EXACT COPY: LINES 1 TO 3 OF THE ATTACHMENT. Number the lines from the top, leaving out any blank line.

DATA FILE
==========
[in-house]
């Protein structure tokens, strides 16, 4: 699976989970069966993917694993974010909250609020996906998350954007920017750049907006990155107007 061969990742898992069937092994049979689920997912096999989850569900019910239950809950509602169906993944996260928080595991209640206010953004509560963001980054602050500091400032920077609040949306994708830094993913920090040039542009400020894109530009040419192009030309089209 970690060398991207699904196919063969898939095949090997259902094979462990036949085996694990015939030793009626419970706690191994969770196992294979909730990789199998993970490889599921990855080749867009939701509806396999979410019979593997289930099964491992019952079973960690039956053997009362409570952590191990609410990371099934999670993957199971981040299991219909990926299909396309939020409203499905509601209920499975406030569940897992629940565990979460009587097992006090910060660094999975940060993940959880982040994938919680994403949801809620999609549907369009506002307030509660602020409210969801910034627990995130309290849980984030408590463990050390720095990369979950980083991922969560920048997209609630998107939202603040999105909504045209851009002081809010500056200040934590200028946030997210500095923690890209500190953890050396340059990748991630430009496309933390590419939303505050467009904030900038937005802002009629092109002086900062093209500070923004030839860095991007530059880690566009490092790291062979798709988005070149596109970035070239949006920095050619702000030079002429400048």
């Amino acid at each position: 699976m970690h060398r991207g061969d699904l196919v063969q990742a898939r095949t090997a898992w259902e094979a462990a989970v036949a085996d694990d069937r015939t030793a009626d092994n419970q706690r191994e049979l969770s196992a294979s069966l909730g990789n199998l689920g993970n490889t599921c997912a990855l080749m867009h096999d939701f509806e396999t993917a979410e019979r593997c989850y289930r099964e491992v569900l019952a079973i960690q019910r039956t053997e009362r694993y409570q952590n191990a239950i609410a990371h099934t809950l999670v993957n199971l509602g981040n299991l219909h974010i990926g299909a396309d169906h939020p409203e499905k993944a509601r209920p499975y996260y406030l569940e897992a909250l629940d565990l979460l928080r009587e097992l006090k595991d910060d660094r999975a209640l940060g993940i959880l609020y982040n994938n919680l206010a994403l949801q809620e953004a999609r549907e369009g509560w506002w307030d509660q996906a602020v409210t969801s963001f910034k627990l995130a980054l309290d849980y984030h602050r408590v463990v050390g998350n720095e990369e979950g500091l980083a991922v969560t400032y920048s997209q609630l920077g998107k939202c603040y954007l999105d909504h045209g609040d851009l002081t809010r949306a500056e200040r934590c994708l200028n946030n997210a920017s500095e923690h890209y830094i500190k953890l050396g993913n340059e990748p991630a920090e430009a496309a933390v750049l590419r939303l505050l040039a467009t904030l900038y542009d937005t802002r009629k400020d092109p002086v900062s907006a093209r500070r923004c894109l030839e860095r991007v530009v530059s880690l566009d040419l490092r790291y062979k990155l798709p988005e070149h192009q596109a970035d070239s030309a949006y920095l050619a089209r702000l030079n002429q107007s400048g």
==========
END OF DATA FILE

[in-house]
């Protein structure tokens, strides 16, 4: 699976989970069966993917694993974010909250609020996906998350954007920017750049907006990155107007 061969990742898992069937092994049979689920997912096999989850569900019910239950809950509602169906993944996260928080595991209640206010953004509560963001980054602050500091400032920077609040949306994708830094993913920090040039542009400020894109530009040419192009030309089209 970690060398991207699904196919063969898939095949090997259902094979462990036949085996694990015939030793009626419970706690191994969770196992294979909730990789199998993970490889599921990855080749867009939701509806396999979410019979593997289930099964491992019952079973960690039956053997009362409570952590191990609410990371099934999670993957199971981040299991219909990926299909396309939020409203499905509601209920499975406030569940897992629940565990979460009587097992006090910060660094999975940060993940959880982040994938919680994403949801809620999609549907369009506002307030509660602020409210969801910034627990995130309290849980984030408590463990050390720095990369979950980083991922969560920048997209609630998107939202603040999105909504045209851009002081809010500056200040934590200028946030997210500095923690890209500190953890050396340059990748991630430009496309933390590419939303505050467009904030900038937005802002009629092109002086900062093209500070923004030839860095991007530059880690566009490092790291062979798709988005070149596109970035070239949006920095050619702000030079002429400048």
């Amino acid at each position: 699976m970690h060398r991207g061969d699904l196919v063969q990742a898939r095949t090997a898992w259902e094979a462990a989970v036949a085996d694990d069937r015939t030793a009626d092994n419970q706690r191994e049979l969770s196992a294979s069966l909730g990789n199998l689920g993970n490889t599921c997912a990855l080749m867009h096999d939701f509806e396999t993917a979410e019979r593997c989850y289930r099964e491992v569900l019952a079973i960690q019910r039956t053997e009362r694993y409570q952590n191990a239950i609410a990371h099934t809950l999670v993957n199971l509602g981040n299991l219909h974010i990926g299909a396309d169906h939020p409203e499905k993944a509601r209920p499975y996260y406030l569940e897992a909250l629940d565990l979460l928080r009587e097992l006090k595991d910060d660094r999975a209640l940060g993940i959880l609020y982040n994938n919680l206010a994403l949801q809620e953004a999609r549907e369009g509560w506002w307030d509660q996906a602020v409210t969801s963001f910034k627990l995130a980054l309290d849980y984030h602050r408590v463990v050390g998350n720095e990369e979950g500091l980083a991922v969560t400032y920048s997209q609630l920077g998107k939202c603040y954007l999105d909504h045209g609040d851009l002081t809010r949306a500056e200040r934590c994708l200028n946030n997210a920017s500095e923690h890209y830094i500190k953890l050396g993913n340059e990748p991630a920090e430009a496309a933390v750049l590419r939303l505050l040039a467009t904030l900038y542009d937005t802002r009629k400020d092109p002086v900062s907006a093209r500070r923004c894109l030839e860095r991007v530009v530059s880690l566009d040419l490092r790291y062979k990155l798709p988005e070149h192009q596109a970035d070239s030309a949006y920095l050619a089209r702000l030079n002429q107007s400048g």